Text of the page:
It's unclear what they mean by this figure or where they're getting the data. It is likely referring to global migrant smuggling, not just what is paid to criminal organizations helping to bring migrants across the US-Mexico line. Last year Nielsen testified before the Senate Homeland Security Committee that immigrants were paying Latin American criminal organizations $500 million a year to get into the US.

DHS did not respond to CNN's request for comment on the smuggling figure, but a DHS official told The Washington Post's fact checker in May that the $500 million number was derived from "conservative" math that calculated 100,000 migrants (about a third of the number of people who try to cross the border each year) paying $5,000 to transnational criminal organizations that would help smuggle them across the border. The $5,000 payment figure is pulled from interviews border agents have done with undocumented immigrants who have been caught, the DHS official told the Post.

A 2018 report by the UN Office on Drugs and Crime found that smugglers made somewhere between $5.5 billion and $7 billion globally in 2016.

Special interest aliens

Speaking in the Rose Garden on Friday, Nielsen said Customs and Border Protection has stopped over 3,000 "special interest aliens trying to come into the country on the southern border."

"Those are aliens who the intel community has identified are of concern. They either have travel patterns that are identified as terrorist travel patterns or they have known or suspected ties to terrorism," Nielsen said.

There's no uniform definition of the term "special interest alien," but former Homeland Security Secretary John Kelly defined "special interest" as being "from parts of the world where terrorism is prevalent, or nations that are hostile to the United States."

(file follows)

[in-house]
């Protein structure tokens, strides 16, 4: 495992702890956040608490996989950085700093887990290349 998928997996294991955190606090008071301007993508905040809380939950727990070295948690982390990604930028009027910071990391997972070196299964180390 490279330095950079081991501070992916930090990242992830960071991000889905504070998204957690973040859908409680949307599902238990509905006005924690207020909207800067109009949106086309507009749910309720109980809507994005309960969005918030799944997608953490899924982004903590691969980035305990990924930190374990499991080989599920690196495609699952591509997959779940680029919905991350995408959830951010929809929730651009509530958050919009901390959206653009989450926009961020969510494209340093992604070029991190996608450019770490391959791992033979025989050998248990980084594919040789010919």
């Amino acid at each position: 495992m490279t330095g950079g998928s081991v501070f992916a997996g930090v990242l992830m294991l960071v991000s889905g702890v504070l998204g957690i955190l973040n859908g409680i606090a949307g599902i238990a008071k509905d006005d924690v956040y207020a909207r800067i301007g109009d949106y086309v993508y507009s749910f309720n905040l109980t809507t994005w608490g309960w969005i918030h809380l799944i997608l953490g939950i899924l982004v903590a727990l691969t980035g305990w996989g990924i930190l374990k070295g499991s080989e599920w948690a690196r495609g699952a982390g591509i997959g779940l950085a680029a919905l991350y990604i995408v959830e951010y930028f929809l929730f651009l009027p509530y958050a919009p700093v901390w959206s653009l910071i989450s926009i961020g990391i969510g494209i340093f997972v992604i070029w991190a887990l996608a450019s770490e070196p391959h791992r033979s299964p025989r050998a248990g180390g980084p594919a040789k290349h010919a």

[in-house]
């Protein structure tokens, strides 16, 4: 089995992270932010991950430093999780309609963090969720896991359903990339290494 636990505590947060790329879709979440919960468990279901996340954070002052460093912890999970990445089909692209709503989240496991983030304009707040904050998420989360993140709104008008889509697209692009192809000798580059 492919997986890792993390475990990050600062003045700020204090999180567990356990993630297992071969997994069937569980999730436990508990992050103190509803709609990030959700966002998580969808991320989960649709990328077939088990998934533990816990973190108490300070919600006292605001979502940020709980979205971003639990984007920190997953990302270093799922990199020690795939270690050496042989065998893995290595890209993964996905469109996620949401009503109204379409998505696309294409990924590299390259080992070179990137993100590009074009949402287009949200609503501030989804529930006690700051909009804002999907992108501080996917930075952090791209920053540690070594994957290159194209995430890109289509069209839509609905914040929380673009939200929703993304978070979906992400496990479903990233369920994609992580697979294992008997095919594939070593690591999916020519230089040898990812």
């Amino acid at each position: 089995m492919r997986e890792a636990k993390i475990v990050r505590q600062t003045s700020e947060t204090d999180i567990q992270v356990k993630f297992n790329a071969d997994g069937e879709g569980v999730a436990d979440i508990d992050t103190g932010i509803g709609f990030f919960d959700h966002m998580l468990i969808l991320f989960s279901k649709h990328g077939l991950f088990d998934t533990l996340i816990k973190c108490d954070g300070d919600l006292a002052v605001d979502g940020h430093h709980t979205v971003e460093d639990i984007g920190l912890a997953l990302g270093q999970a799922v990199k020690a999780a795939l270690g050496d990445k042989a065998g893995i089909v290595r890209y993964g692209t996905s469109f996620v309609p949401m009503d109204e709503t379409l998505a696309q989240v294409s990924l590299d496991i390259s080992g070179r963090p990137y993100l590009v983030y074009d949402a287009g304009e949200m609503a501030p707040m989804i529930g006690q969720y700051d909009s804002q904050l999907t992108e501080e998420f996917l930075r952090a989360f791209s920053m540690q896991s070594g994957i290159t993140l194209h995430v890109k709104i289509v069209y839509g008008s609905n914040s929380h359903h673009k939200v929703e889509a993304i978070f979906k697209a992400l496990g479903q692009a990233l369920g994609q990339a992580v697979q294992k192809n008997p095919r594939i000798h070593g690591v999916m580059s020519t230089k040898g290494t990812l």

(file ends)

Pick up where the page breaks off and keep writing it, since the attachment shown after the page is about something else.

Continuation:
Either way, this figure is separate from the 3,755 individuals DHS has cited as known or suspected terrorists, and requires some context. A 2016 DHS Office of Inspector General report defined special interest countries as those "that are of concern to the national security of the United States, based on several U.S. Government reports."

Juliette Kayyem, a DHS assistant secretary in the Obama administration and a CNN national security analyst, said the countries make up a list longer than the State Department's officially designated states, and include "countries that promote or have a tendency to promote terrorism." The White House also said last year that Customs and Border Protection enforcement actions had been carried out against individuals from 22 "'Special Interest Aliens' countries."